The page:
Circumstance Dictates Course
pt4. (Dancing With Muses)
Conclusion from the previous post:
It had been dark, and I had thought unexpected events terminated my multiple exposure series works just when I thought I was making progress.
So often in my career as an artist, this has been the case. And as I get older, these dark times seem more fatal.
Creative blocks are terrifying. Forced halts to a creative flow can be damaging to progressing an idea. And the anxiety that comes with a creative career can be overwhelming, especially in darker times. Forgetting circumstances and waiting for the muse seems like a waste of time (especially without hope). However, that inspiration, when it comes, is like finding a beam of light to hold. Holding faith that lightning will strike again and recharge a depleted outlook with illumination is essential, though the waiting seems bleak. Trust is not as easy as writing heroically about the solution after the fact. I only write now in triumph.
Inspiration did strike. The visual captures of my studio sources that had served me beloved knowledge and inspiration were symbolic of the world around me at the time. My premise remained the same as before the lock-down, but my artwork gained a new flavor while restricted indoors. I was still “membering” data into experiential pictures, but now my “source playground” was my studio environment: the new artworks were more privately autobiographical than my previous selections found through incidental public observation. I was still forming proximal data into memory icons, but now it was with the things I had collected over time and had prior personal experience.
I liken these images to brain engrams—even shooting the same subjects in a different sequence or perspective alters the final appearance—as if revisiting the data developed a new engram. In theory, it is thought that memories work this way, rewriting each time we remember—either strengthening that memory or altering it if ever so slightly (like the game of telephone).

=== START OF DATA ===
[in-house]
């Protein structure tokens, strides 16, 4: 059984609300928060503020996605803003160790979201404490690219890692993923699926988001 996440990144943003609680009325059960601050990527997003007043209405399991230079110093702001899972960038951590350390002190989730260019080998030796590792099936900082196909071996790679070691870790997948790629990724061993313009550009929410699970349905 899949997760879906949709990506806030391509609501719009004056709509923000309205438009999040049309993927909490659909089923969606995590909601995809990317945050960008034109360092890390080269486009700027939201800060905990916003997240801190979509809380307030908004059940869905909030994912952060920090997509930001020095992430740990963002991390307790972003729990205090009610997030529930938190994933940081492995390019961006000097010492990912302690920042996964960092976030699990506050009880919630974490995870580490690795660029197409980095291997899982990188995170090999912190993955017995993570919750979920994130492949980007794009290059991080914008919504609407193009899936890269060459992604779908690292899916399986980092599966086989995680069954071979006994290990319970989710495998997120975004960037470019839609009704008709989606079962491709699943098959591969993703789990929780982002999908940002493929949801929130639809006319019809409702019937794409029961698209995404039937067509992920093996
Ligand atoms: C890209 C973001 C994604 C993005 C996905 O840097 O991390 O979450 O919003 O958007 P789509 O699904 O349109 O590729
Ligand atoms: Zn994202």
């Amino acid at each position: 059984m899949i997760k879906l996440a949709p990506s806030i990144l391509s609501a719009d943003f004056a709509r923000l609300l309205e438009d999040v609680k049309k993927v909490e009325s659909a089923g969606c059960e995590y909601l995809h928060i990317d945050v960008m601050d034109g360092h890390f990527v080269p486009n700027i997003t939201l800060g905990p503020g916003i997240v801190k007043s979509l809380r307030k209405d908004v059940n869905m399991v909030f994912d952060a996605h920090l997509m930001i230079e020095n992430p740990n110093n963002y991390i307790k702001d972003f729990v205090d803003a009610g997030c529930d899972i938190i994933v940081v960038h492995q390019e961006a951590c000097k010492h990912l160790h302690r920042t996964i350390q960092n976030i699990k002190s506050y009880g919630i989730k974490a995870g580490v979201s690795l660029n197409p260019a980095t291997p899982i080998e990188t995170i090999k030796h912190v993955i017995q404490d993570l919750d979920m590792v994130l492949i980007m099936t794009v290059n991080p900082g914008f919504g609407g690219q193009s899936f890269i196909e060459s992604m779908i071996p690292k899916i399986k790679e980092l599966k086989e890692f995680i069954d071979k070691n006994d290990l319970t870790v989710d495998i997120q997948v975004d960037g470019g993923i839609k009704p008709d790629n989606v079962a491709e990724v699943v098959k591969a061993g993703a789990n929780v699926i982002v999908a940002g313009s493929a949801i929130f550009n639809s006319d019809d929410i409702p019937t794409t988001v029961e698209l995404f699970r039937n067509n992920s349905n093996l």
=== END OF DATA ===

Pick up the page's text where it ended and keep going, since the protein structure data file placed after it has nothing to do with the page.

And here I was, revisiting information I had learned about; historical people I had forgotten. I ‘re-membered’ them as I constructed new contexts and relationships by making from them new artworks, artworks that carried fragments of a collective past. This way, they might be familiar to others as well.
The irony is I have photographed thousands of images rapidly in the moment of shooting to the degree that I can not recall what pictures were altered by in-camera compositing. The images are conflations (just like some of our memories over time). They start to look original to me (noncomposited). They are like stories we partially remember and confabulate with imaginary memories. They have a life of their own, changed in context and no longer related to the source images.
One friend described viewing these artworks as dreamlike: looking at the images is like waking with a dream from which you feel, all the while trying to recall and interpret the dream, which seems elusive but for the feeling.
All this to say, this is how some creative ideas develop as the developmental course gets blocked and altered by circumstance, and circumstance solutions inspire growth and even insight.
Ideas aren’t always deliberate. They certainly aren’t for me. But the will is intentional and strives to create something. The process for me is dynamic, for sure. I wish I could sit down in advance and make a thesis and strategy, but my way is akin to tripping and falling forward. My artistic development changes as negative or positive circumstances impact my will to stay creating. It is a struggle at times and a progressive process that, in my case, gets promoted by discovery and development.
Much like life.
- Hello & WelcomeGreetings to the new blog portion of lefever.com
- In The BeginningCuriosity bred invention that became quite the creative journey and developed an understanding of human perception.
- Another Type Of SeeingBuilding on my previous post and making a memoir of how this multi-exposure style developed.